Early last month, Associate Head of School Ruth Burke answered a question many have been wondering about: “What is that circle in the foundation of the new Lower School?” Although there have been many questions throughout the construction process, she told us this question has been the most persistent. Ruth also mentioned the design behind such a structure comes from one of ESD’s own Upper School faculty: Visual Arts Sculpture and Design teacher Dane Larsen.
This unique tree is designed to “anchor the early childhood neighborhood,” Ruth said. “The tree will not only provide quiet spaces for learning and conversation, but also active possibilities for young children to strengthen their gross motor skills as they play, climb, and explore.”
The idea for a tree sculpture originally came from the architects involved in building the Lower School. Early drafts featured more abstract versions of the tree, with formal benches as places to sit and unstructured “branches” as decoration. After looking at the designs, however, Dane Larsen realized that a real tree provided the perfect structure in its natural form: branches for hanging and developing core strength, low branches and roots for clambering and sitting, and even hollows for crawling.
“One of the great things about art, perhaps the greatest thing, is that it can take the most salient aspects of a specific thing in the real world, and re-present them in a way that is is both more meaningful and more useful within the context of the artwork,” Dane Larsen, Visual Arts teacher, said. “I can think of few things more useful than a mature, living tree, but not in the context of a pre-school learning community on the ground floor of a three-story building. But the sculptural form of a tree in that place is exceptionally useful. It is a place to climb, to clamber, to crawl, to hang, to rest, to read, to cuddle, to hide. It’s not a substitute for actual nature, but hopefully, it will do at least some of the things a real tree might.”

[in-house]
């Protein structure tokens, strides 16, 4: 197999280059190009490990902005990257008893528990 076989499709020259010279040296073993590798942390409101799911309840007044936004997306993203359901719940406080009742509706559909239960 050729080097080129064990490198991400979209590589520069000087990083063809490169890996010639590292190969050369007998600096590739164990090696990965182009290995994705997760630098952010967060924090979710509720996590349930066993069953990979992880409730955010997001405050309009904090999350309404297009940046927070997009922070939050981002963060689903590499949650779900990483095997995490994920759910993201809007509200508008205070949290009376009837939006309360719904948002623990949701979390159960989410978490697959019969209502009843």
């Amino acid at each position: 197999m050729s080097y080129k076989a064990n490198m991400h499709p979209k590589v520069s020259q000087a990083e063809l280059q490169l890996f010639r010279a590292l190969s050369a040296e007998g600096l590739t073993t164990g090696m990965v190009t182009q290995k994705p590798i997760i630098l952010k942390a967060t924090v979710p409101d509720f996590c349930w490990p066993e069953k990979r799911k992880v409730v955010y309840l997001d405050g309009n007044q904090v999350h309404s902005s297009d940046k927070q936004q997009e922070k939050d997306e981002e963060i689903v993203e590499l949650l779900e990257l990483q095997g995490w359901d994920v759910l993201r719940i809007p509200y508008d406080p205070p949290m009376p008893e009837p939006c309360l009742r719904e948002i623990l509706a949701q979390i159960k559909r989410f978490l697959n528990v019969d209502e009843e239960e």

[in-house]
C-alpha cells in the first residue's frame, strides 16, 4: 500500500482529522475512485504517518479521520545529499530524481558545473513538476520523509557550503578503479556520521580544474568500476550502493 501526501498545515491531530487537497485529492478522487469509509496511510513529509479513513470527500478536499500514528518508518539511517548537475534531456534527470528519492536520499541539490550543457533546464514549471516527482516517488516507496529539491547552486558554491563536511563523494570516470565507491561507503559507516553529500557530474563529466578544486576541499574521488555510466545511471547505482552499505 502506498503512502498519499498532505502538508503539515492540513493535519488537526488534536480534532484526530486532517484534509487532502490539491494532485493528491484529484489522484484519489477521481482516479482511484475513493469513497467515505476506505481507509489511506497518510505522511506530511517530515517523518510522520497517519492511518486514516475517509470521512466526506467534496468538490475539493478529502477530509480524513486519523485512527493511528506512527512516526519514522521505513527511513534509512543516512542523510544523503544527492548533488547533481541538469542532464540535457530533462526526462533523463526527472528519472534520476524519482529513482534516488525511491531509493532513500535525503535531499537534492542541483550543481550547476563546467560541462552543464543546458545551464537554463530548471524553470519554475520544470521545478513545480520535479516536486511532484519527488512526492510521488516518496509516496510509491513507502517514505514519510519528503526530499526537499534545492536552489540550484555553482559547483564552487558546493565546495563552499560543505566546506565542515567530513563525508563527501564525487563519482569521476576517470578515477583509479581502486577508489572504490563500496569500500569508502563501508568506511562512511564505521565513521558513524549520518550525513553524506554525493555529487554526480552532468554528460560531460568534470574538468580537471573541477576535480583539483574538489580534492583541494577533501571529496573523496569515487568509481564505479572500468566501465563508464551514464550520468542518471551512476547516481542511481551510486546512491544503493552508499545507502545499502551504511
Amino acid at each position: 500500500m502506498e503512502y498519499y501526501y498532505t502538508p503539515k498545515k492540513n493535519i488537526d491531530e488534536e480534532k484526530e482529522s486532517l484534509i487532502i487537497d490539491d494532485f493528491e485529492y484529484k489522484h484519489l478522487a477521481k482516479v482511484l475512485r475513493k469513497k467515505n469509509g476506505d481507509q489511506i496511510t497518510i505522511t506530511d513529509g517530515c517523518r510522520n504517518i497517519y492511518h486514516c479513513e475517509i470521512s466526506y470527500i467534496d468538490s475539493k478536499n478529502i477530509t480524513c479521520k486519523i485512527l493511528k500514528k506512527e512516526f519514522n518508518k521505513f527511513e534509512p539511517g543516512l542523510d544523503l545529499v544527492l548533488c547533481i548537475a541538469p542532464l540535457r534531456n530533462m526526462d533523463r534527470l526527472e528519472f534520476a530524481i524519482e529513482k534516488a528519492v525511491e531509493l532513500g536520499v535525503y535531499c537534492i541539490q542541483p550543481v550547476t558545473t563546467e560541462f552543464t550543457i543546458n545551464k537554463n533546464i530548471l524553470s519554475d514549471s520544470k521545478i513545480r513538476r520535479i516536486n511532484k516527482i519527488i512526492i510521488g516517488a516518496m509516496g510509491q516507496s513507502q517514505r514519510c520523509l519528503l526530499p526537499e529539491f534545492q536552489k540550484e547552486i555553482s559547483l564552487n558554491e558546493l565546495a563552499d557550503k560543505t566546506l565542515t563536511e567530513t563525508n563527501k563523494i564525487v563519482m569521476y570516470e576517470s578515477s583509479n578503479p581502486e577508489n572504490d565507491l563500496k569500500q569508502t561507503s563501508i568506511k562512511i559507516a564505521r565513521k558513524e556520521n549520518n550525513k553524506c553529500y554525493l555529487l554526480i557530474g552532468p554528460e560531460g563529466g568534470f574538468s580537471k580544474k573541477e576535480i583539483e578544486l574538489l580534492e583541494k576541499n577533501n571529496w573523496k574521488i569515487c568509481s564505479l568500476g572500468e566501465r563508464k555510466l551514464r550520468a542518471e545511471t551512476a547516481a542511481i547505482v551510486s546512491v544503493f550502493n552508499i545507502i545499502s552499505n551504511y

The tree sculpture will be composed of cedar 4x4s that will be cross-laminated, which means that each layer will be laid perpendicular to its adjacent layers. The tree will be approximately nine feet tall and will be topped with leaves attached by rare-earth magnets. These detachable leaves will give the students the opportunity to decorate them either as the seasons change or in other fun patterns. The leaves, plus the tree’s open structure that features crawl spaces and clambering spaces, will continually encourage creativity and gross motor skills development in our Lower School students.
Larsen has completed an initial sketch of the sculpture and plans to begin installation on May 15, beginning what he knows will be a “huge project.” He also plans to involve his AP Sculpture students after they have submitted their final portfolios. With their help, the sculpture will be finished by the time the Lower School opens and promises to be a key feature in our students’ learning experience.
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